151. It is my earnest prayer that the Members of the United Nations which are in a position to contribute towards a permanent solution of the refugee problem along these lines will now take the necessary action.


United Nations High Commissioner for Refugees



1. In submitting my previous report to the General Assembly (A/2126), I pointed out that a supplementary report would also be required. The main report was dated 29 May 1952, but since then important events have occurred to which I consider it my duty to call the General Assembly's attention. A detailed account of these events is contained in the attached annex: this account is classified for reference under the chapter numbers of the main report, which it supplements.

2. Moreover, I consider it necessary not only to inform the Assembly of what has happened since 29 May, but also to provide it with a general survey of all events affecting the situation of refugees within my mandate and an analysis of the current aspects of refugee problems, for the solution of which I hope to obtain the Assembly's support.


3. In my main report, I had occasion to note the smallness of the contributions made so far to the Emergency Fund, which the General Assembly during its sixth session (resolution 538 B (VI)) had authorized me to raise for assistance to the most needy refugees. In the annex to the present document, I mention again the inadequacy of the funds contributed or promised in comparison with the needs to be met. The Assembly will permit me once again to emphasize the necessity of coping with the task which faces us in this field. As I have pointed out on many occasions, the very existence of thousands of men, women and children is at stake. So, too, is the possibility of enabling them to wait for the day when they are able either to emigrate or to earn their living in the place where they are at present leading aimless lives. The eyes of these men and women are fixed on the United Nations; they know that authoritative action and support on the scale required can come from the United Nations alone, for the problems inherent in their situation transcend the means, as they do the frontiers, of individual countries.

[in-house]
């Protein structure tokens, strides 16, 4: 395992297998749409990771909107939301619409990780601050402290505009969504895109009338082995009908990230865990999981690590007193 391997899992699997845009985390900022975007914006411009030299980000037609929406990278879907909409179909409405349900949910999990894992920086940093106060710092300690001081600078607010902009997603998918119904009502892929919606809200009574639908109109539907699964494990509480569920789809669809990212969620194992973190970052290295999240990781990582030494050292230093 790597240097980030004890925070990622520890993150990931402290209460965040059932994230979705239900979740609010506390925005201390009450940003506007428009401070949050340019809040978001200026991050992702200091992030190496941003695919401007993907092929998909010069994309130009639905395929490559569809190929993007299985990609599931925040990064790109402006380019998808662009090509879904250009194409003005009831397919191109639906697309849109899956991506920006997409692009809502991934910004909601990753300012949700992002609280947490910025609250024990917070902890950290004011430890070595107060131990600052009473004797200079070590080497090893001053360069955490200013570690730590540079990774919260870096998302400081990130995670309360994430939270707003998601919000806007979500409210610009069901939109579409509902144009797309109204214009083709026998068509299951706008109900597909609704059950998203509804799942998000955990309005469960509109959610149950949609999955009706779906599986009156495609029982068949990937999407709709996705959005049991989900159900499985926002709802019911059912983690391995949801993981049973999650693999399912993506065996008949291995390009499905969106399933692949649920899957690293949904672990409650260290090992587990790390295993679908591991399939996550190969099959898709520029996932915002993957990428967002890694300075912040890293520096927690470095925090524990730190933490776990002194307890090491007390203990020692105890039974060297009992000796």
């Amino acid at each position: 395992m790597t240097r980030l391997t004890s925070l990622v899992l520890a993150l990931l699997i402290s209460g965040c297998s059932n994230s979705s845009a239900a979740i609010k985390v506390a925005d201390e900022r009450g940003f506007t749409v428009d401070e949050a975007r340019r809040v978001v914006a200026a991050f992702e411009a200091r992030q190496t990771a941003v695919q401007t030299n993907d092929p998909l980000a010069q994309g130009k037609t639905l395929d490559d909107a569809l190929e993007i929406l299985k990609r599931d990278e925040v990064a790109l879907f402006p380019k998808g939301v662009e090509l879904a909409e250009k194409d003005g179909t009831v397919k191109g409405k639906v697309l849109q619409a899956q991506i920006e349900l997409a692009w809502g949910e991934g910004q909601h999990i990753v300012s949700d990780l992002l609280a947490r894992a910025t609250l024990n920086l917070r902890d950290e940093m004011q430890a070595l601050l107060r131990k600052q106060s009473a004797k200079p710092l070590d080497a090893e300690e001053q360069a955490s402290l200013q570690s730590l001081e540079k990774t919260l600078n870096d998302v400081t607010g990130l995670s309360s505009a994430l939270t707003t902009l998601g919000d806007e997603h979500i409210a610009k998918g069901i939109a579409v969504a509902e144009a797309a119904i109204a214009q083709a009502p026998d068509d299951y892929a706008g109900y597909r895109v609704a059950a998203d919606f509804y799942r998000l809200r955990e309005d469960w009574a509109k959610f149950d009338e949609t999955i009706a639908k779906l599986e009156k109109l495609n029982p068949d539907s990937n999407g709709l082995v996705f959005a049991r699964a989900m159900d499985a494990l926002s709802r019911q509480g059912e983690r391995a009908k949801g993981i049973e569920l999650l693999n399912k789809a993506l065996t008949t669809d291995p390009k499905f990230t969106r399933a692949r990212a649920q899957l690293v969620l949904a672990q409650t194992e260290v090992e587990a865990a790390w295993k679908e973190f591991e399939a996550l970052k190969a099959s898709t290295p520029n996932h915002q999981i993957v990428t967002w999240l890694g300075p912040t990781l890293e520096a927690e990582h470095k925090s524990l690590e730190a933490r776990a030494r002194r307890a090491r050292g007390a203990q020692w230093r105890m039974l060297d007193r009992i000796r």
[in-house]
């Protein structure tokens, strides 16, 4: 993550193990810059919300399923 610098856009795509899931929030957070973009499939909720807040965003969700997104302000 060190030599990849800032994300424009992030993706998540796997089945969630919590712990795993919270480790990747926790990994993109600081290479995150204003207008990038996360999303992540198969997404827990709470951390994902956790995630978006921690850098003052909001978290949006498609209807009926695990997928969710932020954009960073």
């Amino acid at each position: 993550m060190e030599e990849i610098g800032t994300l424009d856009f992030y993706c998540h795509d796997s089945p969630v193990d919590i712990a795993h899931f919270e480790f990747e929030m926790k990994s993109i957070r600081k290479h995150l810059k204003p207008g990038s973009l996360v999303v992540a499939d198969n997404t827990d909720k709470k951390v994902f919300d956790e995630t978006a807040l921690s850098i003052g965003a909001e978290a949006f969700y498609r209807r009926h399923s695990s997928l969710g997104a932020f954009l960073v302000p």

4. A word of hope must be added at this juncture. A considerable part of the requirements could be covered by the balance of the assets of the International Refugee Organization. According to the latest estimates, the winding-up of this organization should show in Germany an unexpended balance of approximately 12 million marks, i.e., over $2.8 million. This is more than was anticipated. If the residual assets of IRO can be devoted to material assistance to refugees, they should, added to the funds I have myself collected or which have been promised to me, enable the most vitally urgent requirements to be met. Such a result can, of course, only be obtained provided the consultations prescribed by the General Council of IRO between its Liquidation Board and my Office lead to an effective understanding.

5. In my main report I proposed that $415,000 should be set aside for new refugees from any sums which might be collected ($175,000 for Austria, $150,000 for Germany, $90,000 for Trieste). The programme for escapees established by the President of the United States of America within the framework of the Mutual Security Act - a programme for the implementation of which a new ad hoc body will be responsible - will apply to a certain number of new refugees, and in this respect will supplement the work of my Office. The funds for carrying out the President's programme, which covers all operations connected with re-establishment, amount to $6 million. Even so, it is essential that there should be no sudden increase in the flow of new arrivals, who are coming in at the rate of several thousand every month. Only the future will show whether the measures taken are equal to the situation.

6. I owe it to the General Assembly to give a detailed account of the existing assets of the Emergency Fund and to list the contributions, expected or unexpected, which may be added to it (see paragraph 141 of document A/2126 and paragraphs 52 and 53 of the annex below). It is now my duty to request the Assembly to assist me in solving three problems which I consider are of such gravity as to demand an urgent solution.